Teasel flowers

Common teasel flowers (left) are primarily purple in color. Outer bracts on their flowers extend beyond the head. Cutleaf teasel flowers are white, with no outer bracts. 

What is the connection between woolen mills and cemeteries? As you might have guessed, each of those has a connection to a noxious weed that has been reported in several new counties in Minnesota in the past several years. As early as the 1700s, teasel was brought from its native habitat in Europe to the United States. It is thought to have been grown for woolen mills to use in the process of “raising the nap,” or brushing out woven fabric to create a soft, uniform surface. Today, teasel can also be found in floral arrangements, and it can often be found in and around cemeteries where memorial bouquets contain dried teasel flowerheads.

Two species of teasel are currently found in Minnesota and both are Prohibited Eradicate Noxious Weeds, meaning all above and below parts of the plants must be destroyed. Additionally, no transportation, propagation, or sale of these plants are allowed.

Both species of teasel can form dense stands that shade out other species. Teasel is a monocarpic perennial, existing for at least one year as a basal rosette. Their rosettes can be rather large, with basal leaves as large at 16” in length at their full maturity. After at least one year, rosettes will have acquired enough resources to send up a prickly flower stalk. Teasel flowers along large oval-shaped heads from July to September, and their flower stalks can reach up to 7 feet in height. Flowers are tiny, blooming in rows on the heads, and are surrounded by spiny bracts. After teasel flowers, it produces seed and dies.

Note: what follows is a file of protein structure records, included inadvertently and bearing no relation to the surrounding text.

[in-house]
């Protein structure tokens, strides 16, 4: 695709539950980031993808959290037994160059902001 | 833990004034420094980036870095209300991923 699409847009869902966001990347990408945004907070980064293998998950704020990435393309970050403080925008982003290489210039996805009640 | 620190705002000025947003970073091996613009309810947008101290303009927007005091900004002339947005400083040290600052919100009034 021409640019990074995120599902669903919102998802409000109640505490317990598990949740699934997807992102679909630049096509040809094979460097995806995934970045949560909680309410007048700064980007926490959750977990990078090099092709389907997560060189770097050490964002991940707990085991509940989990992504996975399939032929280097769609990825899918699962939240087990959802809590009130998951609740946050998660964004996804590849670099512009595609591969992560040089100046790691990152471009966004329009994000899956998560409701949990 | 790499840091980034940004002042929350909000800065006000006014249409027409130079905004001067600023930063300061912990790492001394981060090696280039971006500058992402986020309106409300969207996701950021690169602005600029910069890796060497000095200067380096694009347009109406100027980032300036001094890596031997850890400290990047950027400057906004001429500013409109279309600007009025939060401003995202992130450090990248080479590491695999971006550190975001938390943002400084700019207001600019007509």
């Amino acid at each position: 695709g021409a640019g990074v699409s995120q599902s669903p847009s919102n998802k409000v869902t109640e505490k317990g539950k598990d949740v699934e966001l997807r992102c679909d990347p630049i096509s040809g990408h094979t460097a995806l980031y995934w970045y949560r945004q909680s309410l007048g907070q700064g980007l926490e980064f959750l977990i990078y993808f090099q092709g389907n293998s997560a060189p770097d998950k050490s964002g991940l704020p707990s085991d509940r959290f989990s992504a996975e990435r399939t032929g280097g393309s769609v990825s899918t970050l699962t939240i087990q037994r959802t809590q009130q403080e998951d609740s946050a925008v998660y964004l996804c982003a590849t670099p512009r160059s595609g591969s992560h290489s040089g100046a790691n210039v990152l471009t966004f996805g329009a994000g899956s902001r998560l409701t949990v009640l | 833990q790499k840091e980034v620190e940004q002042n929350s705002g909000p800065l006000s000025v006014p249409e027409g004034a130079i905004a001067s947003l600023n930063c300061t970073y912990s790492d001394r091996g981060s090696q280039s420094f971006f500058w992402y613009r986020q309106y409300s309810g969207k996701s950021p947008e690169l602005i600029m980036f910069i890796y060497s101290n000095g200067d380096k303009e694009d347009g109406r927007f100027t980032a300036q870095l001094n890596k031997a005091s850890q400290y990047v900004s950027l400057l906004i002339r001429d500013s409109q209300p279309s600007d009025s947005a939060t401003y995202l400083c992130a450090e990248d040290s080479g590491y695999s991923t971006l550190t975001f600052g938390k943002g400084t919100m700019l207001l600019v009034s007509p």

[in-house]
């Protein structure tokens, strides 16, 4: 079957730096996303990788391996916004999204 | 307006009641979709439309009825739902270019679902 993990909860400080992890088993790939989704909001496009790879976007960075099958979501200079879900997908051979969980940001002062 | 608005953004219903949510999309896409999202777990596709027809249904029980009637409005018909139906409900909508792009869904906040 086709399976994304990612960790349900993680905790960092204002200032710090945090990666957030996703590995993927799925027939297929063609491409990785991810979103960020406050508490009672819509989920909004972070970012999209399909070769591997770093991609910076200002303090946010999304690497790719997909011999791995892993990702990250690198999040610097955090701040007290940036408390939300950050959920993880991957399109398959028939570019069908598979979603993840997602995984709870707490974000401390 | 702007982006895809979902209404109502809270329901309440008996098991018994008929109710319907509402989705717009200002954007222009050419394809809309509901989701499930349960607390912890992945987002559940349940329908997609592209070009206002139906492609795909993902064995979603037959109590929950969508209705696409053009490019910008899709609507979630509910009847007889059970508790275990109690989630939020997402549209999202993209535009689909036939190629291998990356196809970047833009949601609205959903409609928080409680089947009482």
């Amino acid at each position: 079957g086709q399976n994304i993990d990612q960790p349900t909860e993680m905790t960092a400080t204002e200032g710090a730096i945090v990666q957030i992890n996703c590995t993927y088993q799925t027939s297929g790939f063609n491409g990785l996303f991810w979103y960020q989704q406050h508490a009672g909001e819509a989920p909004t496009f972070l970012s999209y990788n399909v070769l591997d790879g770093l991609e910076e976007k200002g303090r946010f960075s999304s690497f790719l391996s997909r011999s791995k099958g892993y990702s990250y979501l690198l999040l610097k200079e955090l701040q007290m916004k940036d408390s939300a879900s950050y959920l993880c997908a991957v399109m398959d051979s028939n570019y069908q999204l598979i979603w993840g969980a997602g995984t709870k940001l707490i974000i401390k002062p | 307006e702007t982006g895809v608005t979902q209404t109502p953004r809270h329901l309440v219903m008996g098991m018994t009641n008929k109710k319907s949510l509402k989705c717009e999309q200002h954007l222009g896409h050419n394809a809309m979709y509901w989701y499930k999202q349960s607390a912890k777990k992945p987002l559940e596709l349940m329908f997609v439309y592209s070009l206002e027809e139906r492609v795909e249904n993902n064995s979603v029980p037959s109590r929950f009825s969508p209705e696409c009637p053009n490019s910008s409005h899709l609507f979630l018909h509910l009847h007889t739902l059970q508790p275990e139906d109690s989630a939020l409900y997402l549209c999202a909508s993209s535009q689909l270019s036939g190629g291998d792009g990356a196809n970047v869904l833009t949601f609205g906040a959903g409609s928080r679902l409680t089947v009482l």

Common teasel has been reported 38 times in nine counties and cutleaf teasel has been reported 169 times in 17 counties. Most recently, cutleaf teasel was reported in Duluth. It is thought to have possibly escaped from a garden and then spread to adjacent public lands along the Munger Trail. It was also found across a busy street from its original location in Duluth. While its seeds typically don’t travel very far from the parent plant, it can be spread by humans or, in some instances, birds. Seeds germinate quickly and the seedbank is short lived, with most seeds germinating within 3-5 years.

If you suspect that you have found either type of teasel, report it! Be sure to include identifying characteristics in photos and record its exact location with either an address, or the location’s GPS coordinates.

You can report your find via EDDMapS or Report a Pest.

Find more information on identification of cutleaf teasel and common teasel.

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